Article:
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Interface and Functionality

Android has this reputation for being a complex, features-rich platform that closely incorporates several of Google’s services. Well, there’s no denying the obvious there! From what we’ve seen, though, companies have customized the experience to their liking, which at times overcomplicates the experience. Rather than following the trend there, Motorola has simply favored to provide the Moto X with an intuitive stock Android 4.4.4 KitKat experience – one that’s surprisingly on the same plane as the iOS 8 in terms of simplicity.

That’s the beauty about the two platforms we’re comparing here, seeing that they provide us with enough enhancements to make the experience uncomplicated and intuitive. Looking at what Apple has done with iOS 8, they’ve kept true to the same approach of offering simplicity with its user interface. There are no app panels or endless menus to traverse through, in order to access a feature or something else. And that’s what’s so special about iOS 8, it doesn’t throw a million things at us.

Equally so, it’s the same with the Moto X’s Android experience. Unlike other customized Android experiences, the one here in the Moto X focuses its attention on a few, but handy ones that actually help to enhance our interaction with the phone. For example, Moto Display allows us to wave our hand over the display to quickly preview the time and any pertinent notifications. Additionally, Moto Voice gives us full control of the phone by just simply speaking the key phrase that we specifically have it set to activate on. Interestingly, Apple introduces a similar function with Siri in iOS 8, but unlike Motorola’s implementation, the iPhone 6 is required to be plug into a power source for an “always-on” reaction.

Diving deeper into what Apple has done with iOS 8, we’re especially pleased to find support for third-party keyboards – something that has been with Android since the early beginnings of the platform. Yeah, you can say it’s late, but we’re nonetheless pleased by its availability. One cool feature that we appreciate using with the iPhone 6 is its one-handed mode, where gently double tapping the home button shrinks whatever we’re doing to occupy the lower half of the screen – giving us better access to some things that otherwise require super stretching with our finger(s).

Processor and Memory

Using them independently, we can vouch that these high-end smartphones are capable of handling the toughest and most grueling processes we can dish at them. Basic processes, such as opening apps or just navigating across their homescreens, are all handled effortlessly with that fluid action we’d expect to have. Heck, even processor intensive tasks, like playing some of today’s 3D games, are handled well by them.

As we pay more attention at them simultaneously, we begin to notice that the iPhone 6 is slightly more responsive with heavy 3D gaming. On paper, its dual-core 1.4GHz Apple A8 64-bit chipset coupled with 1GB of RAM and a mighty PowerVR GX6650 GPU might not look as menacing as the Moto X’s quad-core 2.5GHz Qualcomm Snapdragon 801 SoC with its beefier sized 2GB of RAM and Adreno 330 GPU, but don’t let all of the numbers fool you. The iPhone 6 impressively shows us that it’s the stronger performer when it comes to serious gaming. Again, the Moto X is pretty darn good on its own, but we begin to realize it’s not in the same scope as the iPhone 6’s performance.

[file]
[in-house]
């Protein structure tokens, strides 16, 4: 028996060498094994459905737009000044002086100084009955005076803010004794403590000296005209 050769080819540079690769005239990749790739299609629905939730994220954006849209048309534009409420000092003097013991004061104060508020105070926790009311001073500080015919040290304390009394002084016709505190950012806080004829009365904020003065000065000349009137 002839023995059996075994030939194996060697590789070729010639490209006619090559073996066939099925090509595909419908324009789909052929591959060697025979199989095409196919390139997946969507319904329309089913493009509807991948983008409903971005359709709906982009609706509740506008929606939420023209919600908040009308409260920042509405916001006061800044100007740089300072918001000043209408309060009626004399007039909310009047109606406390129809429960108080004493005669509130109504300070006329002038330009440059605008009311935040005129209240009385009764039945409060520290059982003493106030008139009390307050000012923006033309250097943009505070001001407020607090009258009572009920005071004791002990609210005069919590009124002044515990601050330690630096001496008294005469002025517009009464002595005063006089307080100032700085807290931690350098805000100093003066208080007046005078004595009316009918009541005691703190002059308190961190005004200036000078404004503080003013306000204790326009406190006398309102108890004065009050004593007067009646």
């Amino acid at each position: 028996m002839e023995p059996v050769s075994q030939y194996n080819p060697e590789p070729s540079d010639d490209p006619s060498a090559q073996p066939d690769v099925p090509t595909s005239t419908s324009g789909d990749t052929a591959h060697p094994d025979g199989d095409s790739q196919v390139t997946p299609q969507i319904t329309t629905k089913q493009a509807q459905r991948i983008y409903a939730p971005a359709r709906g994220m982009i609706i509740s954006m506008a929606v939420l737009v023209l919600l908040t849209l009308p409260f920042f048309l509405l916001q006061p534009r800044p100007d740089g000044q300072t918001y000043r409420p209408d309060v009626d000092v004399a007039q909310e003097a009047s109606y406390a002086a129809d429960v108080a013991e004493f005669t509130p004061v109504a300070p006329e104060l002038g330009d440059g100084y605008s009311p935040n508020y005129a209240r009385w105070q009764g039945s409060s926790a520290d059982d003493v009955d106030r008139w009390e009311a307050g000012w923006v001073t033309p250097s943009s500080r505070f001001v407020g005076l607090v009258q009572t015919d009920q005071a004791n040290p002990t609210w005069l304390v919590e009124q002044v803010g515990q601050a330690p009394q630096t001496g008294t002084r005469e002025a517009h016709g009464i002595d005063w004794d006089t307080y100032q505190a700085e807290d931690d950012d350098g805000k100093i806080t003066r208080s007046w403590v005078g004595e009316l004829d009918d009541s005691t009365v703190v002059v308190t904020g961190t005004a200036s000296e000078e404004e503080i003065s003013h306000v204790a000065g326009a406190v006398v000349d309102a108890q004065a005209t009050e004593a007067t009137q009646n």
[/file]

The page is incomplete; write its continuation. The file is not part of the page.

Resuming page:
When it comes to storage options, the Moto X is available in only two capacities – 16GB and 32GB. Obviously, those are standard options for nearly every high-end device, but the iPhone 6 is available in 16GB, 64GB, and 128GB configurations. The beefier storage options are pretty attractive with the iPhone 6, especially when neither one has expandable memory to tap into.

Sunspider Lower is better
Apple iPhone 6 353.4
Motorola Moto X (2014) 750.4
GFXBench T-Rex HD on-screen Higher is better
Apple iPhone 6 48.9
Motorola Moto X (2014) 28.2
GFXBench Manhattan 3.1 on-screen Higher is better
Apple iPhone 6 25.8
Motorola Moto X (2014) 12
Basemark OS II Higher is better
Apple iPhone 6 1239
Motorola Moto X (2014) 1223

Internet and Connectivity

For most consumers, they won’t care to know that the iPhone 6 offers support for more LTE networks than the Moto X. Regardless of that, neither one boasts a considerable advantage when it comes to the web browsing experience, since they have the same set of qualities that make the experience so enjoyable. From their sharp details, spacious sized displays, and fluid responses, there’s not one that’s dramatically better.

Being high-end caliber smartphones and all, they’re treated to the same set of connectivity features we’d expect from a contemporary device – these include aGPS with Glonass, Bluetooth 4.0 LE, dual-band 802.11 Wi-Fi, and NFC.

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